Easter Lily Picture

Taken on April 5th, 2008.

Lilium longiflorum,(Japanese:テッポウユリ,Teppouyuri) often called the Easter lily or November lily, is a plant native to Japan and the Ryukyu Islands. It is a stem rooting lily, growing up to 1 m high. It bears a number of trumpet shaped, white, fragrant, and outward facing flowers.

A variety of it, L. longiflorum var. eximium, native to the Ryukyu Islands, is taller and more vigorous. It is extensively cultivated as a cut flower. It has irregular blooming periods in nature, and this is exploited in cultivation, allowing it to be forced for flowering at particular periods, such as Easter. However, it can be induced to flower over a much wider period. This variety is sometimes called the Bermuda lily because it has been much cultivated in Bermuda.

Before World War II, most of the Easter lily bulbs arriving in the United States were imported from Japan. However, after the attack on Pearl Harbor, the supply of bulbs was suddenly cut off, and the Easter lilies became extremely valuable in the United States.

Lilium longiflorum, amongst some other types of lilies, are extremely poisonous to cats.

The Easter Lily. For many, the beautiful trumpet-shaped white flowers symbolize purity, virtue, innocence, hope and life—the spiritual essence of Easter.

History, mythology, literature, poetry and the world of art are rife with stories and images that speak of the beauty and majesty of the elegant white flowers. Often called the “white-robed apostles of hope,” lilies were found growing in the Garden of Gethsemane after Christ’s agony. Tradition has it that the beautiful white lilies sprung up where drops of Christ’s sweat fell to the ground in his final hours of sorrow and deep distress. Churches continue this tradition at Easter time by banking their altars and surrounding their crosses with masses of Easter Lilies, to commemorate the resurrection of Jesus Christ and hope of life everlasting.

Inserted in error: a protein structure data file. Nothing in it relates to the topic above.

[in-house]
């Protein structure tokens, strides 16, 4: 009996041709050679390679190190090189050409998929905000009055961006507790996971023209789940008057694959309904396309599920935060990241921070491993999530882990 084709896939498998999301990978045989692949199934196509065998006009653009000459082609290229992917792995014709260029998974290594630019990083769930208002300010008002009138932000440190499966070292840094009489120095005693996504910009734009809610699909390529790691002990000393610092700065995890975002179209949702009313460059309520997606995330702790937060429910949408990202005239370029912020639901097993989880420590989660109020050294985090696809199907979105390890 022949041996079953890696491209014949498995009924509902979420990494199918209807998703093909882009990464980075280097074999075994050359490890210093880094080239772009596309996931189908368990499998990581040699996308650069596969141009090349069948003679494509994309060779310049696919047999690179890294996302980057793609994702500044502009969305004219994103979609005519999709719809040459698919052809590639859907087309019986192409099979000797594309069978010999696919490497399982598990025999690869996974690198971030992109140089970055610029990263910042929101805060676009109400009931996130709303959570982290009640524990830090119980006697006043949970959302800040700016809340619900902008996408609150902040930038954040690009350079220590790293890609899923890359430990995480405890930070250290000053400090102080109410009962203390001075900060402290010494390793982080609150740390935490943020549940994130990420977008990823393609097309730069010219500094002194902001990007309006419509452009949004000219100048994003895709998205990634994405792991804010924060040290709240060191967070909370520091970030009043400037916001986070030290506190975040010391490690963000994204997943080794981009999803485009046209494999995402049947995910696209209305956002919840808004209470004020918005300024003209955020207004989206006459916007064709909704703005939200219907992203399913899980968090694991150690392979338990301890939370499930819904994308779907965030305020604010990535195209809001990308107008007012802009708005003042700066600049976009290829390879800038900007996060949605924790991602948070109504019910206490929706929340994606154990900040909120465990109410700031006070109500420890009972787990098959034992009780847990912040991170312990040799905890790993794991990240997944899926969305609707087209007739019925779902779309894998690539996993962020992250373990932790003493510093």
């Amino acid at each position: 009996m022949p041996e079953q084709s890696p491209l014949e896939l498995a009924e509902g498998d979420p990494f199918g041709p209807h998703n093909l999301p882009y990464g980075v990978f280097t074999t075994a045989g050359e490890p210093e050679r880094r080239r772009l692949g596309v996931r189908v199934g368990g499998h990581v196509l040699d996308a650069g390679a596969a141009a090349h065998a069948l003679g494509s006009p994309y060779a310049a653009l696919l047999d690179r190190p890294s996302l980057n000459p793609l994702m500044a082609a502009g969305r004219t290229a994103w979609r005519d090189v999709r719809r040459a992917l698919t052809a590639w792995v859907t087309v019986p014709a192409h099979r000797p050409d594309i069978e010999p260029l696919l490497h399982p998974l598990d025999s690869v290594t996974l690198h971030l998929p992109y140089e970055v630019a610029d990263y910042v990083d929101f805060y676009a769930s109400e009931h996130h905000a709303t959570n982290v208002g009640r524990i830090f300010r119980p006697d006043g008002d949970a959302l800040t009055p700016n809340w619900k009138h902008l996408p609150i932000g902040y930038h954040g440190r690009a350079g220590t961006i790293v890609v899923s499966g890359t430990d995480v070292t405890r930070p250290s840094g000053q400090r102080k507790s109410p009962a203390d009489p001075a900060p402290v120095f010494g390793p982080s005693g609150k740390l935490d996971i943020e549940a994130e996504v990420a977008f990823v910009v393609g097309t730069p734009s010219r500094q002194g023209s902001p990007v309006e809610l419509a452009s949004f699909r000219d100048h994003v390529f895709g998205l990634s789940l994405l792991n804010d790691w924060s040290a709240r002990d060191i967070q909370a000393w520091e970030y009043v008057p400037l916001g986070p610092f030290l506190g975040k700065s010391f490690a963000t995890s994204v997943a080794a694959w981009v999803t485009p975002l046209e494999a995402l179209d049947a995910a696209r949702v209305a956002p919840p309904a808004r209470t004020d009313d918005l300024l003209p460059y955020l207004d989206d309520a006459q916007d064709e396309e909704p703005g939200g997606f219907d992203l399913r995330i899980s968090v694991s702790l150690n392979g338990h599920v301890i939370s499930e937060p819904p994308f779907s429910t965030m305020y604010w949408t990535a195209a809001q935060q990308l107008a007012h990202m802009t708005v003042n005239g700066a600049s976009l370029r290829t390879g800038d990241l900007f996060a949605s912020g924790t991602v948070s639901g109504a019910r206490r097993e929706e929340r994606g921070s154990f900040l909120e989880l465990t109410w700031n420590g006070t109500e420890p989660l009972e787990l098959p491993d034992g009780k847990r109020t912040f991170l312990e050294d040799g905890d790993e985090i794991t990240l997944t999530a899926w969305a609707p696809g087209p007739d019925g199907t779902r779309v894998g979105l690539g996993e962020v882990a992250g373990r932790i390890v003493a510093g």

Since the beginning of time, lilies have played significant roles in allegorical tales concerning the sacrament of motherhood. Roman mythology links it to Juno, the queen of the gods. The story goes that while Juno was nursing her son Hercules, excess milk fell from the sky. Although part of it remained above the earth (thus creating the group of stars known as the Milky Way), the remainder fell to the earth, creating lilies. Another tradition has it that the lily sprang from the repentant tears of Eve as she went forth from Paradise.

The pure white lily has long been closely associated with the Virgin Mary. In early paintings, the Angel Gabriel is pictured extending to the Virgin Mary a branch of pure white lilies, announcing that she is to be the mother of the Christ Child. In other paintings, saints are pictured bringing vases full of white lilies to Mary and the infant Jesus. St. Joseph is depicted holding a lily-branch in his hand, indicating that his wife Mary was a virgin.

The legend is told that when the Virgin Mary’s tomb was visited three days after her burial, it was found empty save for bunches of majestic white lilies. Early writers and artists made the lily the emblem of the Annunciation, the Resurrection of the Virgin: the pure white petals signifying her spotless body and the golden anthers her soul glowing with heavenly light.…

A mark of purity and grace throughout the ages, the regal white lily is a fitting symbol of the greater meaning of Easter. Gracing millions of homes and churches, the flowers embody joy, hope and life. Whether given as a gift or enjoyed in your own home, the Easter Lily serves as a beautiful reminder that Easter is a time for rejoicing and celebrating.

During the Victorian era, however, the very conspicuous stamens and pistils were removed because they were seen as overt symbols of sexuality that might move the congregation to impure thoughts (Sara Williams).
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